Make me your Homepage
left corner left corner
China Daily Website

Tough year ahead as huge debt falls due

Updated: 2014-01-10 10:18
By Cindy Chung and Ben Chow ( China Daily Africa)

Local government lending remains a thorny problem but municipal bonds will lend transparency

Local government debt has been regarded as a major risk for the Chinese economy, but official figures on exactly how much is owed have been difficult to come by.

Last year the debt was finally totted up, and the National Audit Office said it amounted to 17.89 trillion yuan ($2.93 trillion, 2.15 trillion euros) at the end of June, 67 percent higher than in 2010.

However, that is lower than the market expected, and shows that debt is essentially under control. But when you break down the figures, the risk of a partial financial crisis cannot be ruled out.

For a start, the debt ratios of the smaller local governments are too high, with 195 counties and 3,465 towns having ratios of more than 100 percent at the end of 2012; internationally, 60 percent is regarded as acceptable. About 10 percent of local governments are repaying 20 percent of their debt that is due by issuing new debt.

That shows that a spillover effect has been emerging, with smaller governments bearing the brunt of the consequences from the borrowing spree since 2008.

This year will be a particularly tough one for local governments, because almost 22 percent of all outstanding debts are due to be repaid.

Given that lower-level governments in the country's central and western regions are financially weak with poor debt management, they are most exposed to default.

The good news is that the central government's tolerance toward local debt is growing, signaling a break from its earlier tough stance.

If the central government feels local debt is getting out of control, it would probably issue a warning. But now that it thinks overall debt is controllable, it will ease pressure and, rather than crack down on debt growth, will move to debt system reforms.

In doing so, it will want to keep the debt market stable so reform measures can be carried out smoothly. Then, should an individual default case pop up, it could try a bailout to avoid shaking confidence in the market.

This thinking can be seen in two recent developments. First, the central government may allow city governments to issue municipal bonds independently as early as March.

It had piloted this practice but finally decided that the Ministry of Finance was responsible for issuing payment of local government bonds.

If those rights are now delegated to local governments, it means central government is giving them the green light to use municipal bonds to relieve the pressure of their earlier debts.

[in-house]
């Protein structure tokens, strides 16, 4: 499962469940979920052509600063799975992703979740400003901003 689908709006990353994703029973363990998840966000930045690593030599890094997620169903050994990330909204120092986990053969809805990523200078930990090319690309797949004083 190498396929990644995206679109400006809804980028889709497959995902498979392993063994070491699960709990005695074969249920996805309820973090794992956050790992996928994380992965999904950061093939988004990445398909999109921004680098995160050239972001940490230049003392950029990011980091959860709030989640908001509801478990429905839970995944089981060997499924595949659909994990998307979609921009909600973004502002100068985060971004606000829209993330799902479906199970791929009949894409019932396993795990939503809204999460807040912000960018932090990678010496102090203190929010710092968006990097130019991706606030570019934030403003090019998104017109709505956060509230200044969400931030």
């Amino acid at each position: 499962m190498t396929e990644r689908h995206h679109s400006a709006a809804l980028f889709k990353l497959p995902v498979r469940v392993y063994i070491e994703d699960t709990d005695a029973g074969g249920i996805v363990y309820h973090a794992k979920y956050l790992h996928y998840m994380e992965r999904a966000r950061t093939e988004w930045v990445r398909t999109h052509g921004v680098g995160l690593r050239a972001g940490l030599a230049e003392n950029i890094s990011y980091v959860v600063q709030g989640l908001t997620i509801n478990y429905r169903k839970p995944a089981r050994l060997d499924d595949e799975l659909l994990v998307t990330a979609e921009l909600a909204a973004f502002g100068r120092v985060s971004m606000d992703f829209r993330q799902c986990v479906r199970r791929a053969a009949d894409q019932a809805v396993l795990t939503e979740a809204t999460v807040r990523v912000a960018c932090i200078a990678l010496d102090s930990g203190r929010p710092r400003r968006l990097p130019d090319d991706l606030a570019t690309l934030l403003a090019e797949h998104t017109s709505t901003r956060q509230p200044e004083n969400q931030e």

The move also shows that the central government wants local debts to be issued more openly. Compared with local government financing vehicles, municipal bonds are operated more openly and are subject to better supervision by the central authorities.

By allowing local governments to issue municipal bonds, the central government is in fact doing a tradoff: trading bond-issuance rights for transparency in local debts.

The second move that reflects the central government's tolerance toward local debt is the National Development and Reform Commission's announcement on Dec 31 that it would allow bond swaps in an effort to avoid defaults among local government financing vehicles.

The commission said that as part of its latest debt-restructuring effort, it would let local government financing vehicles issue new bonds to replace old ones that may have matured but cannot now be repaid because of a lack of funds.

Clearly, this shows the central government allowing local authorities to apply delaying tactics to avoid default.

From this, one conclusion can be drawn: China's property prices will remain stable if not robust.

Local government debt is closely linked to the property market, as governments, banks and trust funds often use land revenue and real estate as guarantees. The National Audit Office says 40 percent of local debt is backed by land revenue. Other studies have suggested banks have 60 percent of their loans backed by properties.

As the central government has shifted from cracking down on local debt to restructuring it, this should prevent the property market declining. If not, local governments will be unable to repay their debts.

The authors are analysts at Shanghai-based Universal Consultancy. The views do not necessarily reflect those of China Daily.




How to be a great teacher